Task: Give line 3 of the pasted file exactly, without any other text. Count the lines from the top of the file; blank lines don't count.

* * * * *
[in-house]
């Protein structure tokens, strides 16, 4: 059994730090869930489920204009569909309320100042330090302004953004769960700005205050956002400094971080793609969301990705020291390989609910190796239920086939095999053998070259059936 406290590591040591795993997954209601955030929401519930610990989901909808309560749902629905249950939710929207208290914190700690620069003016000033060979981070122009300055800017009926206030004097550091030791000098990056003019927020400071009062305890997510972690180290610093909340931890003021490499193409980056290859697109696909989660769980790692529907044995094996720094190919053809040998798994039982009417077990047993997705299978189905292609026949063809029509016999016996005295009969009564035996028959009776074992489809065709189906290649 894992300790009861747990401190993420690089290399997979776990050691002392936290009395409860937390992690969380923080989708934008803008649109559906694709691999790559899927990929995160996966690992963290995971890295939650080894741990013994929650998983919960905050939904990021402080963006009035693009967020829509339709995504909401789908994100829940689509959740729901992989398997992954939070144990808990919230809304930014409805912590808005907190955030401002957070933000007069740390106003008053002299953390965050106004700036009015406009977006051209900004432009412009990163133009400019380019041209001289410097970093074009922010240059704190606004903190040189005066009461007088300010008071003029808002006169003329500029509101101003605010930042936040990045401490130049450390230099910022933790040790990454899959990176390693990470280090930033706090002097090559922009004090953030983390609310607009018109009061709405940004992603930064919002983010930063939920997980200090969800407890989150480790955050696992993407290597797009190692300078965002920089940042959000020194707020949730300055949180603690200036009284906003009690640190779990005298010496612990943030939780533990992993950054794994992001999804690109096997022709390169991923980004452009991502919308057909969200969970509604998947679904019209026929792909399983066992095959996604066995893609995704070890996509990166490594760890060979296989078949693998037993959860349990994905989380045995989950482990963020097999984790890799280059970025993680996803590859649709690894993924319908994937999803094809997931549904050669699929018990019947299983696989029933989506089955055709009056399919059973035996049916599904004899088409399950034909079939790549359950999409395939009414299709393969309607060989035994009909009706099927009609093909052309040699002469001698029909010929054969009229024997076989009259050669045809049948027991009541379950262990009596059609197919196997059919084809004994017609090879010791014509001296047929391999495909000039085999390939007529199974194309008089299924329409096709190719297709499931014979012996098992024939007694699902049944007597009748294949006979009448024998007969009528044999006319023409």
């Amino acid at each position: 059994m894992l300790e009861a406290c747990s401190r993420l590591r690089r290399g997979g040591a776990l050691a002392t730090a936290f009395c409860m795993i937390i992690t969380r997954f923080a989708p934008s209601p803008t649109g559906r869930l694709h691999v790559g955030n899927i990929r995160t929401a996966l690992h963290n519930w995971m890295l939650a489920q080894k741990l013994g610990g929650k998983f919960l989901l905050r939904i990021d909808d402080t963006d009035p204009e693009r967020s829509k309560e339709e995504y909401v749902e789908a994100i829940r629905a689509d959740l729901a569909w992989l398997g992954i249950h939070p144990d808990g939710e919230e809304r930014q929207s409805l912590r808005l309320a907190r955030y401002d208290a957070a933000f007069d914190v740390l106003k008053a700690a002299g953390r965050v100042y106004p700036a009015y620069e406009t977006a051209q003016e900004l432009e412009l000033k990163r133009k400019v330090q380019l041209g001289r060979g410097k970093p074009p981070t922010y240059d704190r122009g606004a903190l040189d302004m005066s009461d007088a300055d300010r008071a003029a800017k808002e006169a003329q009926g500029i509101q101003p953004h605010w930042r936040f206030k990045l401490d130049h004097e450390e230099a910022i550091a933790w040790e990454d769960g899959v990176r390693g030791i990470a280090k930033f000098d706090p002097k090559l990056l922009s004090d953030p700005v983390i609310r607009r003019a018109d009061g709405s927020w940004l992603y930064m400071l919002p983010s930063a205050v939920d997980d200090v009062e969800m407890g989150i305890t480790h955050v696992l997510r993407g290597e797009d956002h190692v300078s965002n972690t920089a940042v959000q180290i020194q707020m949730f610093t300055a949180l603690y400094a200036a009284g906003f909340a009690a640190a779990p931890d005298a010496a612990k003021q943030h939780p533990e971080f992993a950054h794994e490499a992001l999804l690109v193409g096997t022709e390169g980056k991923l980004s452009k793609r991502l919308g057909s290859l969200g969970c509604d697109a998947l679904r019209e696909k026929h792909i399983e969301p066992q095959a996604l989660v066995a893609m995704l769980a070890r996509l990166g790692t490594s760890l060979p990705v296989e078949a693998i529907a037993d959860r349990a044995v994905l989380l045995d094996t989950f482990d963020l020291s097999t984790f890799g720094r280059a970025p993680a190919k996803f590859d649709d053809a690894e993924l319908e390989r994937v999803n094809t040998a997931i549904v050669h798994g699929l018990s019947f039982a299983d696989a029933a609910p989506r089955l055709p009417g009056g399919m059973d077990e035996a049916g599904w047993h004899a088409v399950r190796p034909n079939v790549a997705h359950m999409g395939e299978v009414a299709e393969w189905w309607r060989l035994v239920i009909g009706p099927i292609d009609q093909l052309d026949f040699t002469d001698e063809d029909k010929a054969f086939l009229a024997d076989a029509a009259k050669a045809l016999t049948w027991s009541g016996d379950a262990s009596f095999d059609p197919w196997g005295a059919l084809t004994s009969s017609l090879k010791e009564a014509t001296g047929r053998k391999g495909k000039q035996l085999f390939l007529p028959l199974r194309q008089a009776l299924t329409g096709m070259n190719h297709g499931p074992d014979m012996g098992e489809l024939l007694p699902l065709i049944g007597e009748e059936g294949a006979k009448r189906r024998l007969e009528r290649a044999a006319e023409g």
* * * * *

């Amino acid at each position: 059994m894992l300790e009861a406290c747990s401190r993420l590591r690089r290399g997979g040591a776990l050691a002392t730090a936290f009395c409860m795993i937390i992690t969380r997954f923080a989708p934008s209601p803008t649109g559906r869930l694709h691999v790559g955030n899927i990929r995160t929401a996966l690992h963290n519930w995971m890295l939650a489920q080894k741990l013994g610990g929650k998983f919960l989901l905050r939904i990021d909808d402080t963006d009035p204009e693009r967020s829509k309560e339709e995504y909401v749902e789908a994100i829940r629905a689509d959740l729901a569909w992989l398997g992954i249950h939070p144990d808990g939710e919230e809304r930014q929207s409805l912590r808005l309320a907190r955030y401002d208290a957070a933000f007069d914190v740390l106003k008053a700690a002299g953390r965050v100042y106004p700036a009015y620069e406009t977006a051209q003016e900004l432009e412009l000033k990163r133009k400019v330090q380019l041209g001289r060979g410097k970093p074009p981070t922010y240059d704190r122009g606004a903190l040189d302004m005066s009461d007088a300055d300010r008071a003029a800017k808002e006169a003329q009926g500029i509101q101003p953004h605010w930042r936040f206030k990045l401490d130049h004097e450390e230099a910022i550091a933790w040790e990454d769960g899959v990176r390693g030791i990470a280090k930033f000098d706090p002097k090559l990056l922009s004090d953030p700005v983390i609310r607009r003019a018109d009061g709405s927020w940004l992603y930064m400071l919002p983010s930063a205050v939920d997980d200090v009062e969800m407890g989150i305890t480790h955050v696992l997510r993407g290597e797009d956002h190692v300078s965002n972690t920089a940042v959000q180290i020194q707020m949730f610093t300055a949180l603690y400094a200036a009284g906003f909340a009690a640190a779990p931890d005298a010496a612990k003021q943030h939780p533990e971080f992993a950054h794994e490499a992001l999804l690109v193409g096997t022709e390169g980056k991923l980004s452009k793609r991502l919308g057909s290859l969200g969970c509604d697109a998947l679904r019209e696909k026929h792909i399983e969301p066992q095959a996604l989660v066995a893609m995704l769980a070890r996509l990166g790692t490594s760890l060979p990705v296989e078949a693998i529907a037993d959860r349990a044995v994905l989380l045995d094996t989950f482990d963020l020291s097999t984790f890799g720094r280059a970025p993680a190919k996803f590859d649709d053809a690894e993924l319908e390989r994937v999803n094809t040998a997931i549904v050669h798994g699929l018990s019947f039982a299983d696989a029933a609910p989506r089955l055709p009417g009056g399919m059973d077990e035996a049916g599904w047993h004899a088409v399950r190796p034909n079939v790549a997705h359950m999409g395939e299978v009414a299709e393969w189905w309607r060989l035994v239920i009909g009706p099927i292609d009609q093909l052309d026949f040699t002469d001698e063809d029909k010929a054969f086939l009229a024997d076989a029509a009259k050669a045809l016999t049948w027991s009541g016996d379950a262990s009596f095999d059609p197919w196997g005295a059919l084809t004994s009969s017609l090879k010791e009564a014509t001296g047929r053998k391999g495909k000039q035996l085999f390939l007529p028959l199974r194309q008089a009776l299924t329409g096709m070259n190719h297709g499931p074992d014979m012996g098992e489809l024939l007694p699902l065709i049944g007597e009748e059936g294949a006979k009448r189906r024998l007969e009528r290649a044999a006319e023409g």